You make it sound like there would be no communication to those who are charged. You make it sound like there would be no way to correct the offending behavior. That isn’t the case.

Stop sharing stolen materials, and you won’t have any issues. It’s amazing how that works.

Marcel de Jong (profile) says:

Re: Re: Analogy time

If you come here, better be prepared to use the proper terms.
Let’s get one thing straight:
Copyright infringements, while they are illegal, it’s not theft. Never has been, never will be.
No property changed hands, and there is no proof that ‘piracy’ has a detrimental effect on the bottom line of a business.

As for your point “stop sharing [copyright infringing] materials”, I will when the industry offers me the products and services that I actually want.
I don’t want region locking, nor do I want DRM, nor do I want obscure formats, or vendor lock-in, nor do I wish to pay DVD-boxset prices for a download.

Offer me a digital copy of a tv show or movie, for a reasonable price, and I can play it on my mobile (or other handheld device), on my tv and on my computer, without treating me as a “potential thief”, and you can have my patronage.
And better hurry up, because the longer the media industry waits with this, the lower the price will have to be in order to compete, or win over the general public.

“You make it sound like there would be no communication to those who are charged. You make it sound like there would be no way to correct the offending behavior. That isn’t the case.”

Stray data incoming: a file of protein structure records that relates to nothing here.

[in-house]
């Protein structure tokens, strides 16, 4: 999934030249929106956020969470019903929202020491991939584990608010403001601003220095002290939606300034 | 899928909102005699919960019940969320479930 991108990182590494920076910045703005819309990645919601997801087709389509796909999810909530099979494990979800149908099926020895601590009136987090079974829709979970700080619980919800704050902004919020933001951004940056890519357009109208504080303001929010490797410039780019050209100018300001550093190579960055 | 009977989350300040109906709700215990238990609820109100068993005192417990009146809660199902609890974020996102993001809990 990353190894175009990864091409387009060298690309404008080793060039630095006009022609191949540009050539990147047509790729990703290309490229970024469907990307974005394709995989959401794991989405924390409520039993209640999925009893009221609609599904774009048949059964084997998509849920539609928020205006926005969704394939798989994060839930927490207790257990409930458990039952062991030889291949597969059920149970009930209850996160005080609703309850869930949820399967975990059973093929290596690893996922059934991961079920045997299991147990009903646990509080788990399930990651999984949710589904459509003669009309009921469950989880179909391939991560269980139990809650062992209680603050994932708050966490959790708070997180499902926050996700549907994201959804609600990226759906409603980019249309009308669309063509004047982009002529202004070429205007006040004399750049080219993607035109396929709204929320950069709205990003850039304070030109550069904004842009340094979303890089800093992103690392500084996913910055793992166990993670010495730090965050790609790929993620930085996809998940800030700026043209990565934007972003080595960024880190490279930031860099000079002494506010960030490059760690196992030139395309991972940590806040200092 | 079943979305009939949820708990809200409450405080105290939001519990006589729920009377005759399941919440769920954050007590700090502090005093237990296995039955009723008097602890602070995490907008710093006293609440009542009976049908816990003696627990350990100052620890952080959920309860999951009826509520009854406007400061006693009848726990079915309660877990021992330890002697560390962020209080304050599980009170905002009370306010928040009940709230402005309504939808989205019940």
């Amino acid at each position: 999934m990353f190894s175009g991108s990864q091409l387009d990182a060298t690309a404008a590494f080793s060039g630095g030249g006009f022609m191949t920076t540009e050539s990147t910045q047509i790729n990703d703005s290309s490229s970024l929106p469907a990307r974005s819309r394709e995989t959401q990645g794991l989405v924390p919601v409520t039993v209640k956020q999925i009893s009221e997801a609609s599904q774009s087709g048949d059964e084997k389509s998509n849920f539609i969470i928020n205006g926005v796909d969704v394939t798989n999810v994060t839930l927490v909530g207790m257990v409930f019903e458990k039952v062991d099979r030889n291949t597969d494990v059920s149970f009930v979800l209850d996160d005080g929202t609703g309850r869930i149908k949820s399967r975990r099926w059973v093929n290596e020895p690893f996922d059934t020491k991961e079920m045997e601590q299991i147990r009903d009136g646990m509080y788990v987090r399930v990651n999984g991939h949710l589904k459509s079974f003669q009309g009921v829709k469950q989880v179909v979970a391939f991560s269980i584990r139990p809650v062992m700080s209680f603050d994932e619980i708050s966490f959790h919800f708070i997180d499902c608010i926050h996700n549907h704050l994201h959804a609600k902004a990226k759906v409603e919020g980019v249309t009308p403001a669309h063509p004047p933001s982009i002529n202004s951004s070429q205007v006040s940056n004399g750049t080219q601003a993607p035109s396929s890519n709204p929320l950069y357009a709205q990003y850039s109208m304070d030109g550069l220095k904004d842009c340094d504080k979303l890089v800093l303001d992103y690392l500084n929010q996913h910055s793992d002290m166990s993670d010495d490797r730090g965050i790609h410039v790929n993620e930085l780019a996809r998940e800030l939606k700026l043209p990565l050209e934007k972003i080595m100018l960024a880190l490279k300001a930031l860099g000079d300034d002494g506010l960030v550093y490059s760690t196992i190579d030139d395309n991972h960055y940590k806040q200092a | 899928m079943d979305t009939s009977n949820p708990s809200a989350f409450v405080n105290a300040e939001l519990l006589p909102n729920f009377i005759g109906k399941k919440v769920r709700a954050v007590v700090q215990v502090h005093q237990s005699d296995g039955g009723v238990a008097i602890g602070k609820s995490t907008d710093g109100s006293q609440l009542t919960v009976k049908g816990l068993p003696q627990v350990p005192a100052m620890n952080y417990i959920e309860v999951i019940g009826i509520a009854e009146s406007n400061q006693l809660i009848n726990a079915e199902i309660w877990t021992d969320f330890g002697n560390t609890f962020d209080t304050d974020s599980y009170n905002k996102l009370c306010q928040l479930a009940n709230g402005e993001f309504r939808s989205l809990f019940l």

No where in my story did I say that. But you can have unreasonable neighbours, for whom a cough is enough to complain about the noise.
And what about recourse for the accused? Can I argue for my case? and get that ‘strike’ removed from my record?

And it’s still not a reasonable punishment for the crime.
Because the internet is used for a whole lot more than just “piracy”. Banking, etc, would be made impossible under this law. “Sorry, mr. Taxman, I can’t pay my taxes, because my bank only has an internet presence, and I am forbidden to use the internet.”

Anonymous Coward says:

Re: Re: Analogy time

So, so true. With other kinds of offenses we could do the same. For instance, you could warn a thief 3 times and after the third time cut his hands off. He might just have stolen a pen or something, but nobody will want to steal if they know they can get their hands cut off. You may call that disproportionate, but he caused a damage of a lot of dollars to a private entity, why not cripple him for life?

Anonymous Coward says:

Re: Re: Analogy time

Your point might be valid if completely innocent people (people without computers and the deceased, even) haven’t been sent cease and desist notices for sharing content that was impossible for them to actually share. The problem with systems like this is that there are so many false positives.